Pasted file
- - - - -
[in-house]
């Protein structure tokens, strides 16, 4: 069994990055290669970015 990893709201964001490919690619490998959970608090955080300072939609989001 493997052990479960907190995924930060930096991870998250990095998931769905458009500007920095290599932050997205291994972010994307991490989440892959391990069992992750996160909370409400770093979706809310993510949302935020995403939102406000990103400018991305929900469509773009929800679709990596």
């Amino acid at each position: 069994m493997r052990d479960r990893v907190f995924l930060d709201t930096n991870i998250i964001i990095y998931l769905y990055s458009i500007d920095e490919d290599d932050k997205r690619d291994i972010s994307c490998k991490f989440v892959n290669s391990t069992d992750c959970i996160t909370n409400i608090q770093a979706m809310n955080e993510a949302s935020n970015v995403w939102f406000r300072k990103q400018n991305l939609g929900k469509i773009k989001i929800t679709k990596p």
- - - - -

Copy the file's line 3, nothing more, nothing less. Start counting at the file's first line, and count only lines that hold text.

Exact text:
């Amino acid at each position: 069994m493997r052990d479960r990893v907190f995924l930060d709201t930096n991870i998250i964001i990095y998931l769905y990055s458009i500007d920095e490919d290599d932050k997205r690619d291994i972010s994307c490998k991490f989440v892959n290669s391990t069992d992750c959970i996160t909370n409400i608090q770093a979706m809310n955080e993510a949302s935020n970015v995403w939102f406000r300072k990103q400018n991305l939609g929900k469509i773009k989001i929800t679709k990596p």